This is an archive of the former website of the Maoist Internationalist Movement, which was run by the now defunct Maoist Internationalist Party - Amerika. The MIM now consists of many independent cells, many of which have their own indendendent organs both online and off. MIM(Prisons) serves these documents as a service to and reference for the anti-imperialist movement worldwide.


January 4, 1969. Page 8


NEW DELHI -- A large part of India's Rajasthan State is hit by a devastating drought and the reactionary Indian ruling circles' cruel exploitation and apathy have added much suffering to the people there.

Indian newspapers reported recently that heavy drought hit the entire Western and Northwestern Rajasthan, especially five districts bordering on Pakistan. Nearly 3 million people, or one third of the state's population, were seriously affected.

Poor peasants were forced to leave their villages, and in October, about one million villagers were roaming the cities and towns in search of work. Many of them especially children were starved to death. A large number of cattle died of shortage of wate r and fodder. In some villages carcasses of oxen piled up like hills.

Rain is the main source of water supply. But all tanks and reservoirs for collecting rain water had dried up. Under the ruthless exploitation by the reactionary Indian authorities, the people could not afford to dig enough wells. In the Jaisalmer district, 200,000 people needed about 100 tube-wells. They only received 10 working ones. They had to share their ration, with their cattle, which they received on alternate days.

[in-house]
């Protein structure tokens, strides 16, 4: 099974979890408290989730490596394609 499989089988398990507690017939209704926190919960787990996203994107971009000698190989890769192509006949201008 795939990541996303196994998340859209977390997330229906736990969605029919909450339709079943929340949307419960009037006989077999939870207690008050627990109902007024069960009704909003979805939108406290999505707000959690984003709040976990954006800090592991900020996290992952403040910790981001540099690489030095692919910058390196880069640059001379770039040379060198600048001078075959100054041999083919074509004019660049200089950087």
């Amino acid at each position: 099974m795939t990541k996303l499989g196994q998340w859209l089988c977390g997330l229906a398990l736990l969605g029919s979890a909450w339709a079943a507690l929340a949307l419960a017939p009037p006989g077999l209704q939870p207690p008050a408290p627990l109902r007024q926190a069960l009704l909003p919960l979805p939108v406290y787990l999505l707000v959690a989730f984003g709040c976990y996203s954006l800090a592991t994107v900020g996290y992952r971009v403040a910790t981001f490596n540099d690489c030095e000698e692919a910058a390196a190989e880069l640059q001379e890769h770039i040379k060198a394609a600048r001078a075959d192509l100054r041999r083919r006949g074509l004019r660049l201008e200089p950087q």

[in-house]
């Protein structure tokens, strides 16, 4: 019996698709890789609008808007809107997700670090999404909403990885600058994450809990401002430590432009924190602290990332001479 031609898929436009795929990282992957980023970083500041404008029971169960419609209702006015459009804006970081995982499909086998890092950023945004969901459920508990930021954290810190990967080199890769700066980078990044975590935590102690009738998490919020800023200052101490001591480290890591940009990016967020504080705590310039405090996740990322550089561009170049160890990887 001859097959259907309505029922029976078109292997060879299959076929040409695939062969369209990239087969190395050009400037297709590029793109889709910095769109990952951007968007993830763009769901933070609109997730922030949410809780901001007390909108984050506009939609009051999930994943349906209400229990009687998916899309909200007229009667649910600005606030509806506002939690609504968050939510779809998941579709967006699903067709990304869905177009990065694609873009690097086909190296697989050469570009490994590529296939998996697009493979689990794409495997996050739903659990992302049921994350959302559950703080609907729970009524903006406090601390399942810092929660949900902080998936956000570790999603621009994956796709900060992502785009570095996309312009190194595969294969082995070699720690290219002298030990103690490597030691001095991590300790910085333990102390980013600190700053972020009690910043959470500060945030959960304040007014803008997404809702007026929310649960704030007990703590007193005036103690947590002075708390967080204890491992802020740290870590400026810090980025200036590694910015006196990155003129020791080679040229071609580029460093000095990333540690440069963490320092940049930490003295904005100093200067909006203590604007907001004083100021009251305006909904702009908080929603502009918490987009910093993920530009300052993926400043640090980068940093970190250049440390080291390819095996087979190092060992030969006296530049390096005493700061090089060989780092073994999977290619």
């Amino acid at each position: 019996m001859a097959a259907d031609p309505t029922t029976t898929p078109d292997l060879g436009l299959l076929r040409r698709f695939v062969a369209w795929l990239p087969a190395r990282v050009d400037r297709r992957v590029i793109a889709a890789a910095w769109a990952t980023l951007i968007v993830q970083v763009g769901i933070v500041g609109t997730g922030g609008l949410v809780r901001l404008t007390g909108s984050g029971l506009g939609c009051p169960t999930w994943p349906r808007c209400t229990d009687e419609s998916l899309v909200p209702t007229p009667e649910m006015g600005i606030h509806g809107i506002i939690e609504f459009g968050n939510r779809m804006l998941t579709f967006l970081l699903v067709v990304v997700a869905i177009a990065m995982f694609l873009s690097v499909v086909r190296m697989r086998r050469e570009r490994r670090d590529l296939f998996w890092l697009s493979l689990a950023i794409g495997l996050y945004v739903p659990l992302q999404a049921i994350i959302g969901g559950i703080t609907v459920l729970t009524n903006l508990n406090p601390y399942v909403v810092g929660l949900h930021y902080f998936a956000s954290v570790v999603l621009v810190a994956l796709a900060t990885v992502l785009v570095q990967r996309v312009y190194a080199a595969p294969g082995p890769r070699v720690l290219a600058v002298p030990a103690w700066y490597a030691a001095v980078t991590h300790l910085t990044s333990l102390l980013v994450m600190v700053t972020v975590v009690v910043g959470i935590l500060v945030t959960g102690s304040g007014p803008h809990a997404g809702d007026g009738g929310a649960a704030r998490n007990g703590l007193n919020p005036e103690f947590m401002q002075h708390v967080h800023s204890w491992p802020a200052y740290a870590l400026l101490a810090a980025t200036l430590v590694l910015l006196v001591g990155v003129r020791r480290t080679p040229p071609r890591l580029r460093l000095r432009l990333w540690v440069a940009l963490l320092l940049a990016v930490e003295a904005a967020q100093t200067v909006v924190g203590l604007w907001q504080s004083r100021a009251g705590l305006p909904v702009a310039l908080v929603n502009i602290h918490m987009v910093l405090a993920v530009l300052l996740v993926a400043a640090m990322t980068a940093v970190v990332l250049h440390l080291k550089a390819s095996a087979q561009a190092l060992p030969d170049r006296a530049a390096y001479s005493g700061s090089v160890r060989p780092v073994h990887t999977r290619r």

Food rations for the people in the drought-stricken areas fell far short of demand. The local princely families, though, had huge stocks of food-grains and fodder. So did the big landlords and usurers. With the help of the local bureaucrats they sold food-grains at high prices to make fabulous profits from the misery of the people.

The reactionary Indian government forced the people, thousands of hungry people, including women and small children to build military roads. They were treated cruelly by foremen; wages were withheld for weeks.

Diseases were high as a result of the starvation and hot weather. The reactionary Indian authorities provided no medical facilities for the people. They even refused it. In Sangarh, a place in the drought-affected areas, a village woman was desperately looking for a doctor to cure her sick, four month old child. A government doctor refused to let her bring the child near him.

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